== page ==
Intentional Fallacy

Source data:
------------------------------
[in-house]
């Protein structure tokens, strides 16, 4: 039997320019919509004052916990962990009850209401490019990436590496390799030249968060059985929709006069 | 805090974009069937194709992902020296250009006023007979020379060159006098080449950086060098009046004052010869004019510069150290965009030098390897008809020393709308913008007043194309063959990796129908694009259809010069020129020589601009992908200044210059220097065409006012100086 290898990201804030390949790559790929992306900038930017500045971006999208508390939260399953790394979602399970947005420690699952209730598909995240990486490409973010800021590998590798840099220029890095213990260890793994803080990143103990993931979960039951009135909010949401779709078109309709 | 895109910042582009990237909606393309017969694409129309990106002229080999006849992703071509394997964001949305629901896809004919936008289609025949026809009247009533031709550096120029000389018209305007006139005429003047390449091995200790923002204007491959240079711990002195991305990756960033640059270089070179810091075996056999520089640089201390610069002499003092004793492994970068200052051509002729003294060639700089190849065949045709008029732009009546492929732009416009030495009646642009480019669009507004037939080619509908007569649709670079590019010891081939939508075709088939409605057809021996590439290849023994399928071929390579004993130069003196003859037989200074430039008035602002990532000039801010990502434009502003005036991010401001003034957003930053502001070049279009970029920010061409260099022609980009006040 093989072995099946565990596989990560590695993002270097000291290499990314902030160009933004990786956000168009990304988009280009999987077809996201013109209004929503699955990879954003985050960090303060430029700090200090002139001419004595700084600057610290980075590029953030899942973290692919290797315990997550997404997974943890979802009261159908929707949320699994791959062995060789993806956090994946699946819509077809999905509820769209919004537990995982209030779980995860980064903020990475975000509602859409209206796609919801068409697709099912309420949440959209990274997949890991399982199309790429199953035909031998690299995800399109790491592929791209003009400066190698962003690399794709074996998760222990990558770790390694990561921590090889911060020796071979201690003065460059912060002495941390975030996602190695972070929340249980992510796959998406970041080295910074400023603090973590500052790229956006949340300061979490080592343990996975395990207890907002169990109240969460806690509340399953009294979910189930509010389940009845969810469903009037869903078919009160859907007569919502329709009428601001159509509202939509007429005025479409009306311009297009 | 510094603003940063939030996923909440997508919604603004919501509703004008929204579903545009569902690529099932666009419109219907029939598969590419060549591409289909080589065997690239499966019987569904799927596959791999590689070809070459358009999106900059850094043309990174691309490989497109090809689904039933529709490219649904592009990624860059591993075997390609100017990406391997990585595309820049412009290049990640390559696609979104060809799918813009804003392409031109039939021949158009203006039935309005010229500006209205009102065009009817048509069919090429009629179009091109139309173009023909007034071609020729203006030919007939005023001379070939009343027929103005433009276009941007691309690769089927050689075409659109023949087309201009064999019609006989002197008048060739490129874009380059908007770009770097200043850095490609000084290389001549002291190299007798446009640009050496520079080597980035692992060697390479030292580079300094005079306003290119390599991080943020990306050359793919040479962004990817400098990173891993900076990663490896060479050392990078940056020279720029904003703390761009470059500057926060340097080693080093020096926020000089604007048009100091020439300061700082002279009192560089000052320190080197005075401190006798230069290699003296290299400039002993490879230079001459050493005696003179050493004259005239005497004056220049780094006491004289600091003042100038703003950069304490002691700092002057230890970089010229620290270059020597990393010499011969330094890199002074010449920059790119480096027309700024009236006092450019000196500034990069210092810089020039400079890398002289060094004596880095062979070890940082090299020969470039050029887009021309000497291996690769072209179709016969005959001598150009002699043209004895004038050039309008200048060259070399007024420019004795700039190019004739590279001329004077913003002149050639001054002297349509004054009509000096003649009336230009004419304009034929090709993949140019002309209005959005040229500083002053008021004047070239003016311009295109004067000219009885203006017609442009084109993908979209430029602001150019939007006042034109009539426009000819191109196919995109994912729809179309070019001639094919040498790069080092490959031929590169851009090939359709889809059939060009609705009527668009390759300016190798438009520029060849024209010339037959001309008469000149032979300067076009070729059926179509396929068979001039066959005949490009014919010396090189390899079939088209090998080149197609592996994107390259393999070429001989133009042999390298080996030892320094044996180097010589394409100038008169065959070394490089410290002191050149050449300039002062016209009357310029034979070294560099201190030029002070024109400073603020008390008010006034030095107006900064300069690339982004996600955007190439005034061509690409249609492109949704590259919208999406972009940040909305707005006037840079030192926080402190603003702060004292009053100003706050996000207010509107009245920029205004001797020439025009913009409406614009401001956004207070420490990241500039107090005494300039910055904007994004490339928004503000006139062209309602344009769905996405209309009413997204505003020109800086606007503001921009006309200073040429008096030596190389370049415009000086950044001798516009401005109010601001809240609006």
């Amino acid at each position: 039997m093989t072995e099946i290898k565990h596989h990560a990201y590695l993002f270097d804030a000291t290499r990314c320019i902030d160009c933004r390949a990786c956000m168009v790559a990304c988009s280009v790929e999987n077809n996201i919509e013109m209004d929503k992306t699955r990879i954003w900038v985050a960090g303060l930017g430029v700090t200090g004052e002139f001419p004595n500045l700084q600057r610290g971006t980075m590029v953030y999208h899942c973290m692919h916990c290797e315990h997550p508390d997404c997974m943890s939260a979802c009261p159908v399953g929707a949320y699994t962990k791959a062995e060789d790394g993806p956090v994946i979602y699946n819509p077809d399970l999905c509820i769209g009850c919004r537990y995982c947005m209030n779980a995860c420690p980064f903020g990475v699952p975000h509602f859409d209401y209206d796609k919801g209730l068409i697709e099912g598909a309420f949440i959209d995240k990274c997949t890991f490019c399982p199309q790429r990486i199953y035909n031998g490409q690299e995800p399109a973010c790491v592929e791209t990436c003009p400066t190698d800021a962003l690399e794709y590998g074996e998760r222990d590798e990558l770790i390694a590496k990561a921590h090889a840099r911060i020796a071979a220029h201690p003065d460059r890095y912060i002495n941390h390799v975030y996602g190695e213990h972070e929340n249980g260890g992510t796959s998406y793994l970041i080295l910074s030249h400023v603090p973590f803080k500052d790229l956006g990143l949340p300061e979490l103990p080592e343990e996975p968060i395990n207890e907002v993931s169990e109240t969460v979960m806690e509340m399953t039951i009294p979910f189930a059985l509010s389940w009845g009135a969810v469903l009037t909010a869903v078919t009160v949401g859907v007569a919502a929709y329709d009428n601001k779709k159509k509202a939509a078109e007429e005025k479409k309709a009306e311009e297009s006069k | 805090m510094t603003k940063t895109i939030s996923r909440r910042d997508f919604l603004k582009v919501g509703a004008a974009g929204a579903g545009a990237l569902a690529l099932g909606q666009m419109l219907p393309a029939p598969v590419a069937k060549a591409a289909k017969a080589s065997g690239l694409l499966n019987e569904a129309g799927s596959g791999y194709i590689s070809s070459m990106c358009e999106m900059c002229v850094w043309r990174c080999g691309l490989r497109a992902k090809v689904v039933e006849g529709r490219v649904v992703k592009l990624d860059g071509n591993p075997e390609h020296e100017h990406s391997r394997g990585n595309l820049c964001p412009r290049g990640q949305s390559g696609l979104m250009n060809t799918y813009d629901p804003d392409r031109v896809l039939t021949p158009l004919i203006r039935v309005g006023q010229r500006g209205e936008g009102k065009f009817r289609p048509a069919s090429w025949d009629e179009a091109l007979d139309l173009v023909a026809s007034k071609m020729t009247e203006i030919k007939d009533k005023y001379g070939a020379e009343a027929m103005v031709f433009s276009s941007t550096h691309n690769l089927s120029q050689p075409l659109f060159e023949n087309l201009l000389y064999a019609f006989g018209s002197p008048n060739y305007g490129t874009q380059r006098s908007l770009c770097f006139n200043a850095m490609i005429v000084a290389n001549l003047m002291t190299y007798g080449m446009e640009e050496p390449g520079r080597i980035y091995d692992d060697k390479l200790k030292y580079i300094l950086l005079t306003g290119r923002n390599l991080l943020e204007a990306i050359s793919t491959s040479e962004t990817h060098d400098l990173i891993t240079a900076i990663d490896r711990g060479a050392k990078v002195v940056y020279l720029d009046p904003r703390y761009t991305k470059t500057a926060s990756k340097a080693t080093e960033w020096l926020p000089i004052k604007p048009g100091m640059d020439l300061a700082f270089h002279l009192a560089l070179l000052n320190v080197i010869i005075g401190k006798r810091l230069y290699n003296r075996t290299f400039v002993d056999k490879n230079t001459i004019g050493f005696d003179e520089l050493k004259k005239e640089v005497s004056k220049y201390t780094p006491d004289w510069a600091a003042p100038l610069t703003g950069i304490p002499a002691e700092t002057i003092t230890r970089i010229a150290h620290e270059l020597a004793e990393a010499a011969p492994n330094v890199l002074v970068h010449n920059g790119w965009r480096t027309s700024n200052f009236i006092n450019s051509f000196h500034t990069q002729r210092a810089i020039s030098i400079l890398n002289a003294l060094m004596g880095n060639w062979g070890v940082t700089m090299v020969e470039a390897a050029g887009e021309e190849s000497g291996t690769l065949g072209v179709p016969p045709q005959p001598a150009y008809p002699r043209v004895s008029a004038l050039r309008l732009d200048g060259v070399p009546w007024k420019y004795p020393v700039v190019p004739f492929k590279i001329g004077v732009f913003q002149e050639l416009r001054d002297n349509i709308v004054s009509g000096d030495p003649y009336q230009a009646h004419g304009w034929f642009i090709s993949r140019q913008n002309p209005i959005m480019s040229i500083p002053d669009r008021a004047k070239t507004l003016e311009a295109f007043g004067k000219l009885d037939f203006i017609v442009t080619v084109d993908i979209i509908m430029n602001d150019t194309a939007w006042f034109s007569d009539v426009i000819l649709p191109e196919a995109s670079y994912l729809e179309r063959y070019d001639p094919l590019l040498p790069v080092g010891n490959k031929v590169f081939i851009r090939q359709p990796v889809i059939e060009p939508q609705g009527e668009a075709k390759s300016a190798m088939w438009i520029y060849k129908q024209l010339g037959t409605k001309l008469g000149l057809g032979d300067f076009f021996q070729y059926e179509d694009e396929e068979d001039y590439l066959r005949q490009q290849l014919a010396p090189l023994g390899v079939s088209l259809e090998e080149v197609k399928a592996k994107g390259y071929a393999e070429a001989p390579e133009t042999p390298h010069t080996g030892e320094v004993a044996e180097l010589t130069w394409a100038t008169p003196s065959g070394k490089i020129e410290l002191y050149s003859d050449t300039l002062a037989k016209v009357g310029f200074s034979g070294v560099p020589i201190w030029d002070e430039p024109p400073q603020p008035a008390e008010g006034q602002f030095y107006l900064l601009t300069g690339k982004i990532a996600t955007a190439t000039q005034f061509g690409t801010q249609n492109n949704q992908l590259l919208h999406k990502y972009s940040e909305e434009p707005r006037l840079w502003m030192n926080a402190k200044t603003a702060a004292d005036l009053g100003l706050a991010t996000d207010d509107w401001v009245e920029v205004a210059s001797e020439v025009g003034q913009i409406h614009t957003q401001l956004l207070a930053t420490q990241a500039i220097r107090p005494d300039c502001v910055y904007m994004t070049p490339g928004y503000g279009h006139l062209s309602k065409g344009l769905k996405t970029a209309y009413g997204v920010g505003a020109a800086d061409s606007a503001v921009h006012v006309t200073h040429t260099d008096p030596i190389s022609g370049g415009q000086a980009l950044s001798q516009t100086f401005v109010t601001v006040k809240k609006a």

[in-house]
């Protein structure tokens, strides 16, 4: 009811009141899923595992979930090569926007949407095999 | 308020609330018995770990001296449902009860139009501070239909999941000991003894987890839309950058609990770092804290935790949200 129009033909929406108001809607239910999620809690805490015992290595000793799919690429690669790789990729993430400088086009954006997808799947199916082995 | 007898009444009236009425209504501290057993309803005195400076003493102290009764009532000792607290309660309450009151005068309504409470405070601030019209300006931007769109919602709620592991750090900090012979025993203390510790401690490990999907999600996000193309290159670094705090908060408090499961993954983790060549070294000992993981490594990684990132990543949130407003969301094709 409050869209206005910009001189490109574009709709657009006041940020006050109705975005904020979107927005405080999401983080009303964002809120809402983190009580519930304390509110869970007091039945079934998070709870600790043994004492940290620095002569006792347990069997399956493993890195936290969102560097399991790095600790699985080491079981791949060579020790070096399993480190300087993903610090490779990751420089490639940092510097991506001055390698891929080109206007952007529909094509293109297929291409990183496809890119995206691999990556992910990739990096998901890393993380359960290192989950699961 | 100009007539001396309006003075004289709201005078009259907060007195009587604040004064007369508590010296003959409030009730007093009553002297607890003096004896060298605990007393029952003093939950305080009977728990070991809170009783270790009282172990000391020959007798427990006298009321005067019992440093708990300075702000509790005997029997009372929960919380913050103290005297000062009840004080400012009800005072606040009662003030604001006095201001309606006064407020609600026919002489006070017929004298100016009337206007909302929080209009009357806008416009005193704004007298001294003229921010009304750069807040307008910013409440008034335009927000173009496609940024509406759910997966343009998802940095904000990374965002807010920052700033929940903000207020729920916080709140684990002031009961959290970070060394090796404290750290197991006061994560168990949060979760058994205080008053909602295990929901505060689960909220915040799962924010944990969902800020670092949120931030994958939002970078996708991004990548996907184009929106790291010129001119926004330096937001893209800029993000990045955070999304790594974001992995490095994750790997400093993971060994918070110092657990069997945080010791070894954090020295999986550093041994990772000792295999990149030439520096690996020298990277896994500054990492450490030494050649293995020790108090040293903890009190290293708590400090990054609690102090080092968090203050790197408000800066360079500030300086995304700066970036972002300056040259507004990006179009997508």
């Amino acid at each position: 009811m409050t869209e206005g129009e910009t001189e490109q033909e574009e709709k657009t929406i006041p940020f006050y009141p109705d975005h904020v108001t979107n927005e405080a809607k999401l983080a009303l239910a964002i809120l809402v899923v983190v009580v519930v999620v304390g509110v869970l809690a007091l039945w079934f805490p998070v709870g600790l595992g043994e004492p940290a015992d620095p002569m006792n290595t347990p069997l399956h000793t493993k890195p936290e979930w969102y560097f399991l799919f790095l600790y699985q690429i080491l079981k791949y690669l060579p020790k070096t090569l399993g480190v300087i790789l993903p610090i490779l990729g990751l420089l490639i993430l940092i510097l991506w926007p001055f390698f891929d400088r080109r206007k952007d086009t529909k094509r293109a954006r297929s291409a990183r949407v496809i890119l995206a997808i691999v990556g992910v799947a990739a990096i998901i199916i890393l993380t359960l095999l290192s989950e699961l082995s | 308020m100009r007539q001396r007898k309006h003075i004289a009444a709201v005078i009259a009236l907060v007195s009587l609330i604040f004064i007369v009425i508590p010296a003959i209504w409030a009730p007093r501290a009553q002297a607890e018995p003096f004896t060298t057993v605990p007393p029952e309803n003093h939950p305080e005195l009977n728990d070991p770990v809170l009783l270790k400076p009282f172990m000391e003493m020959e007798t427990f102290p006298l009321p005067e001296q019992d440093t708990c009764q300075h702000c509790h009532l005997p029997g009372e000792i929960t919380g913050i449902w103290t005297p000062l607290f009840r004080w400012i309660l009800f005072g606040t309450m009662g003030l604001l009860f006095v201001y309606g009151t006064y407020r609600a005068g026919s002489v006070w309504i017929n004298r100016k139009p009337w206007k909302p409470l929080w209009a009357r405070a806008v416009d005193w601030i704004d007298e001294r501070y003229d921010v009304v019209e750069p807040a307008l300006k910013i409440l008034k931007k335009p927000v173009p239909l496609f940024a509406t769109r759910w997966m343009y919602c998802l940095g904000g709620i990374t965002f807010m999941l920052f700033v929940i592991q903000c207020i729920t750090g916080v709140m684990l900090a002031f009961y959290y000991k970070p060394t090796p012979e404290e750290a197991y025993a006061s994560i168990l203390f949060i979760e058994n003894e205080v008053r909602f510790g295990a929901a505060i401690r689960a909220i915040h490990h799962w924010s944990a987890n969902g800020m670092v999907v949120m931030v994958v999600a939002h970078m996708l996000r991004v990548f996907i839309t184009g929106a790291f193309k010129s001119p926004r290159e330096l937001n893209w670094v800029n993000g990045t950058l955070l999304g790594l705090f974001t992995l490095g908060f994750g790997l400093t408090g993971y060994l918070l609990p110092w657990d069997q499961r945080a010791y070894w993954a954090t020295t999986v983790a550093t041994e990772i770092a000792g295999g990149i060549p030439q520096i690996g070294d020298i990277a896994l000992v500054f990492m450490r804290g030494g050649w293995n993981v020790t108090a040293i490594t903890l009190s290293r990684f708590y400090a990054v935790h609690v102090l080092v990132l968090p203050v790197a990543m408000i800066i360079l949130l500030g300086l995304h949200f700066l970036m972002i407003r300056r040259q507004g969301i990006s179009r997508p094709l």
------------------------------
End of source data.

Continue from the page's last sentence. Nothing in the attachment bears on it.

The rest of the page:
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The text here presented is an essay written by William K. Wimsatt, Jr. which was included within his book named The Verbal Icon: Studies in the Meaning of Poetry published in 1954. The author introduces to us the concept of “The intentional fallacy” which describes the error of interpreting a work of art by second-guessing the intention of its author in creating it. In reading a poem the reader must lay aside all the possible intentions of the author and concentrate on the poem itself in order to understand the full meaning of it; so his focus has to be on the language used in it. Wimsatt says “The poem is not the critic’s own and not the author’s (it is detached from the author at birth […]). […] It is embodied in language, the peculiar possession of the public, and it is about the human being, an object of public knowledge.” The author cannot control the text as soon as he writes it. It becomes public. Just because a poem has a particular author, that does not mean that the recipient should be distracted by the author’s intention. He should examine the public meaning of the poem; which is accessible through the entire structure of the text. The reader should not interpret the allusion in terms of author’s intention. Wimsatt claims that the author's intended meaning is irrelevant to the literary critic. The meaning, structure and value of a text are inherent within the work of art itself; because it is an object with certain autonomy. At this point, Wimsatt establishes three types of evidences that can be used in assessing a piece of literature but these 'evidences' are not valid nor valuable for literary criticism. The first one, the 'internal evidence', is that which can be taken from the poem in and of itself without outside assistance. We find it out “…through all that makes a language and culture”. Internal evidence, then, comprises elements of the structure of the text. Examining the internal components of a work is the key to understanding not just by...
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